By Charlie Kimber
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Don’t back Tory Brexit deal—or line up with the European Union

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Issue 2736
Hands up for an attack on workers and migrants
Hands up for an attack on workers and migrants (Pic: Number 10 on Flickr)

Tory claims about an approaching glorious future after the trade deal with the European Union (EU) are nonsense.  

Boris Johnson’s cheerleaders in the press are trying to bolster such myths.

After the deal was announced the Daily Mail front page claimed, “Get ready for blast off, Britain”. It added, “UK gears up for business boom with Brexit deal done.”  Not to be outdone the Daily Express’s headline was  “Boris heralds our new ‘golden age’”.

There will be no prosperity on the basis of anything the Tories manage. Whatever the specific effects of the deal, the government has already shown that it wants to impose pay freezes and cuts. It will stand aside as unemployment surges. 

Its disastrous handling of coronavirus has hit poorer people hardest.


The deal is set to be rushed through parliament on Wednesday, after just one day of debate. Johnson expects to win with a big majority  

Johnson was pushed into a deal by fears about the chaotic alternatives without a deal. And the power of the EU extracted numerous concessions from the British government.

The government did not get what it hoped to achieve for the bankers and the hedge fund firms. Even on fishing, which Johnson sought to make a totemic issue, the government backed off from what it claimed to be its “red lines”.

The National Federation of Fishermen’s Organisations (NFFO)—an employers’ organisation—claimed any gains were marginal. NFFO chief executive, Barrie Deas, said there was a growing feeling of disappointment and frustration in the industry.

But ultimately Johnson was prioritising political over economic factors. He hopes to pose as a nationalist champion and that the issue of Europe, which has repeatedly split the Tories, can be laid to rest.

Britain’s relationship with the European Union caused deep problems for a string of Tory prime ministers. It undermined  Margaret Thatcher, bedevilled John Major, destroyed David Cameron and brought down Theresa May.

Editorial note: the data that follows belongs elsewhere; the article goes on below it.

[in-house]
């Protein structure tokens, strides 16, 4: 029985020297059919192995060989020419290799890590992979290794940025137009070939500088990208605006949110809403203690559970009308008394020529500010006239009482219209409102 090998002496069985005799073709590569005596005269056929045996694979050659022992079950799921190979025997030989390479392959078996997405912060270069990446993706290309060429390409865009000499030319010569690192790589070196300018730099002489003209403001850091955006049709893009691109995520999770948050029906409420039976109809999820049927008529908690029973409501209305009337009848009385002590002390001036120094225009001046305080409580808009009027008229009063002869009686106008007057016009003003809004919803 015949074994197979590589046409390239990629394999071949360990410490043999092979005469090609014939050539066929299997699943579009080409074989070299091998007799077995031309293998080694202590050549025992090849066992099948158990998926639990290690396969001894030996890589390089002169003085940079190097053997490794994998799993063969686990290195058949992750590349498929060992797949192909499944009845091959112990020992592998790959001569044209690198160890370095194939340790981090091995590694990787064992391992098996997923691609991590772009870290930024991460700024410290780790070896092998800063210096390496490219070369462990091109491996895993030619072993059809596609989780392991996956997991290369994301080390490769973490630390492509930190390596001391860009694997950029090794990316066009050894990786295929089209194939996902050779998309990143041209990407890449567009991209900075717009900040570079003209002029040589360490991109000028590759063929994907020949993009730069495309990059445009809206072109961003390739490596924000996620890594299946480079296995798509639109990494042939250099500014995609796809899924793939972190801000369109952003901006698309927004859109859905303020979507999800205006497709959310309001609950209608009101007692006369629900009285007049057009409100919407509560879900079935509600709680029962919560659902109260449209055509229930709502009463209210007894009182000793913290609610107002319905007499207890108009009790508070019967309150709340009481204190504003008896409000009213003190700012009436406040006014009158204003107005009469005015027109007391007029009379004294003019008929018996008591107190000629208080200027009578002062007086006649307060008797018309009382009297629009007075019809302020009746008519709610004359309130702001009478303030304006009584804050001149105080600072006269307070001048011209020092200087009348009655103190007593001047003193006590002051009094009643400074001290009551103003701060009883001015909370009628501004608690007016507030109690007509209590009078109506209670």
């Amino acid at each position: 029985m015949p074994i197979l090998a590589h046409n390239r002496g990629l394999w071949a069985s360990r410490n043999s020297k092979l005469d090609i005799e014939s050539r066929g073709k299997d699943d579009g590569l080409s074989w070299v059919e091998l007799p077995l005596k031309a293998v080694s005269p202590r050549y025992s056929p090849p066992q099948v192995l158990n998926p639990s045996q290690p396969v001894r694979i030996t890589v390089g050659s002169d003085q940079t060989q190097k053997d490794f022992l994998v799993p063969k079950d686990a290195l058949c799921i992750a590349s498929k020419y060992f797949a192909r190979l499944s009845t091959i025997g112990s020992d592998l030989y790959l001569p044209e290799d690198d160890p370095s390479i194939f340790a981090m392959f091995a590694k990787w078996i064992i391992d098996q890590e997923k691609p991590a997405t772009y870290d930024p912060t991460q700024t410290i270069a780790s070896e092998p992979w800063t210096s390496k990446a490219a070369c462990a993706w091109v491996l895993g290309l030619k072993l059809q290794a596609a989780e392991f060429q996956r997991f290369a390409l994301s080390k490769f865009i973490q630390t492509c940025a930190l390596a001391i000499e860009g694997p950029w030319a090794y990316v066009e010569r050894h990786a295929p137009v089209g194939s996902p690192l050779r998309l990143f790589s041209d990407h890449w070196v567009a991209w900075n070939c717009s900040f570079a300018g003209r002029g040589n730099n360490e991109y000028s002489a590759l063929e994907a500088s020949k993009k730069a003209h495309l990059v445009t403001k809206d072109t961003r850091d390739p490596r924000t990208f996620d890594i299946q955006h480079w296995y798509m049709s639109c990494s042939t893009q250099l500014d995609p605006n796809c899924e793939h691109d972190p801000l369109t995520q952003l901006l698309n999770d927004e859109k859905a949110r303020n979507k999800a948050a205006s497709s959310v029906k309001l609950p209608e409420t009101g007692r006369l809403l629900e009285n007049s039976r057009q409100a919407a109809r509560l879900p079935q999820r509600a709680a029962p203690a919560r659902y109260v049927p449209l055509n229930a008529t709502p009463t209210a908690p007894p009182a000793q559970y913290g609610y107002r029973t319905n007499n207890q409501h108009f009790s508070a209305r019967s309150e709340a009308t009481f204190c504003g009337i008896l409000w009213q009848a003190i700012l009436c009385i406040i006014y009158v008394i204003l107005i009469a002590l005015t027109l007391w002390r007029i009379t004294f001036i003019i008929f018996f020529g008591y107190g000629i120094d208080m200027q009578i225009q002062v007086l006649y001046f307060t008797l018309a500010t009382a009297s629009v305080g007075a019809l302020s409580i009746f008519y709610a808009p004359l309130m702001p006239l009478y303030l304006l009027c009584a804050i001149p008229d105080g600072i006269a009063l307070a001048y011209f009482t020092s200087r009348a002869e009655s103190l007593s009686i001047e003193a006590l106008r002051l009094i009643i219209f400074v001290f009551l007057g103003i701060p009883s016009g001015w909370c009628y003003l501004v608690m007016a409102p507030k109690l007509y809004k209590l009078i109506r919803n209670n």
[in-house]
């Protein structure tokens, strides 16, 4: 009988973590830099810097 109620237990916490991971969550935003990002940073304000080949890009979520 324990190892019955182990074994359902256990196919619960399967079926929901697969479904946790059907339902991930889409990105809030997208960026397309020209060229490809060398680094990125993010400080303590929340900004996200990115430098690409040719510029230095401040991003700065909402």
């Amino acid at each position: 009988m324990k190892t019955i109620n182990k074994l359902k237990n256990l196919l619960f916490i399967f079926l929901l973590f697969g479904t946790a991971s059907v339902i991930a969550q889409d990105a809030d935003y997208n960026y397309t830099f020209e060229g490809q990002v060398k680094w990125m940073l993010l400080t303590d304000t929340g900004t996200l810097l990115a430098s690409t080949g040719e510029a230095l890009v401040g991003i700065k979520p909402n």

But it was opportunistically used by Johnson to win the last general election with the slogan “Get Brexit done”. He may still find the issue is far from finished with years of joint committees and “clarifying” negotiations to come.

If Britain diverges from the EU’s regulations it could face tariffs—payments to export certain goods.


It matters how the left and trade unions now respond.

There must be no backing for a deal that eliminates workers’ freedom of movement. This assault on migrant workers has been scandalously ignored or even supported by far too many on the left. 

The political choices behind hard Brexit
The political choices behind hard Brexit
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The deal will also be used by the Tories and the employers to attack workers on the basis of “making Britain more competitive”.

Some Tories and bosses hanker for Britain as “Singapore on Thames” after the break form the EU. There are immediate plans for ten “freeports” with tax concessions to businesses and weaker labour laws. 

In the run-up to Christmas, for example, the Financial Times newspaper reported, “The Tories are drawing up plans to ‘turn London into a rival of Singapore’ over shipping registration.”

Altering the tax and regulation regime could be worth £3.7 billion to shipping bosses over three years.

But Labour is set to back Johnson’s deal. 

Party leader Keir Starmer announced on Christmas Eve that his party will “accept and vote for” the deal. It’s an extraordinary turnaround from the man who took the lead in seeking to overturn the Brexit vote.

He was happy to undermine Jeremy Corbyn and demand a “people’s vote”. Now he hypocritically shifts. 

Statmer does it on the pro-boss basis of avoiding a no deal that will hit “business”. He also believes workers are overwhelmingly supportive of racist ideas about migration and must be lured back to Labour by being as pro-nationalist as the Tories.   

Starmer’s decision has faced some opposition.

On Tuesday a statement called for Labour not to fall into “the trap of rallying around this rotten deal”. It added that the deal is “designed to open the door to rampant economic deregulation—a loss of rights and protections for workers, the environment, food standards and many other areas of life”.

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Five articles on Brexit
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But it is supported by only three MPs. And it is the initiative of Another Europe is Possible, the group that helped to pressure Labour into adopting the disastrous policy of supporting a second referendum.

It brings together John McDonnell and the Blairite Lord Adonis.

It is opposition to the deal from the pro-EU side and based on the false premise that the EU is a  defender of working class interests.

For years the left failed to change the terms of the debate about the EU. It allowed the issue to be divorced from wider issues. 

Nobody should talk about a Brexit deal without saying that we now need a united fight against austerity, unemployment, racism, poverty and climate chaos.

This is urgent whatever the trade arrangements that bosses and their governments agree.

And socialists need to say that we don’t stand for the interests of financiers and corporations. We don’t believe that business must come first or that capitalism equals prosperity. 

Instead, we are for international workers’ unity.

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